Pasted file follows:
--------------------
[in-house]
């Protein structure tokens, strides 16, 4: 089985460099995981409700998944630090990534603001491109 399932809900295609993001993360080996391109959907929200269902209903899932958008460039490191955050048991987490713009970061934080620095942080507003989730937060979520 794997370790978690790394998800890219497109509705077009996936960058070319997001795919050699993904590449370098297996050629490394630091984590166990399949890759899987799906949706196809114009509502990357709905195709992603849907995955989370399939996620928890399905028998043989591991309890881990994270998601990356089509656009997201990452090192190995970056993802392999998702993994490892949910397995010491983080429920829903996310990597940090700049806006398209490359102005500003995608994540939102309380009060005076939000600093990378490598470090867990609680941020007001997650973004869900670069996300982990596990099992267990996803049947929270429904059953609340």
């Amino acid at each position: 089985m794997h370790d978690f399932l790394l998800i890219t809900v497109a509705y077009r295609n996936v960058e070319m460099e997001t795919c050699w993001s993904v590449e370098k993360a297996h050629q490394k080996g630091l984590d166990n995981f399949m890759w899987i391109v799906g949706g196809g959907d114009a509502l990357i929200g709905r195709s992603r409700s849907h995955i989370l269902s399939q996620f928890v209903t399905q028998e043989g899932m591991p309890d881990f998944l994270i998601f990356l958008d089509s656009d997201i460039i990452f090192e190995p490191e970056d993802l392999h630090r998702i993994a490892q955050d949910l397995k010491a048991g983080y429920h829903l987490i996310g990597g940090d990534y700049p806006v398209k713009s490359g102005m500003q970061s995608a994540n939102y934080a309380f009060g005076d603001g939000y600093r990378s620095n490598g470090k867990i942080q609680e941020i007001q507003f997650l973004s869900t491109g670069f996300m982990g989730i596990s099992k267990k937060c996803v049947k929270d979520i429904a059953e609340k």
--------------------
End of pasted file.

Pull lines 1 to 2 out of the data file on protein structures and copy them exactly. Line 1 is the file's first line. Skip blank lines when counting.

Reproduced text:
[in-house]
């Protein structure tokens, strides 16, 4: 089985460099995981409700998944630090990534603001491109 399932809900295609993001993360080996391109959907929200269902209903899932958008460039490191955050048991987490713009970061934080620095942080507003989730937060979520 794997370790978690790394998800890219497109509705077009996936960058070319997001795919050699993904590449370098297996050629490394630091984590166990399949890759899987799906949706196809114009509502990357709905195709992603849907995955989370399939996620928890399905028998043989591991309890881990994270998601990356089509656009997201990452090192190995970056993802392999998702993994490892949910397995010491983080429920829903996310990597940090700049806006398209490359102005500003995608994540939102309380009060005076939000600093990378490598470090867990609680941020007001997650973004869900670069996300982990596990099992267990996803049947929270429904059953609340």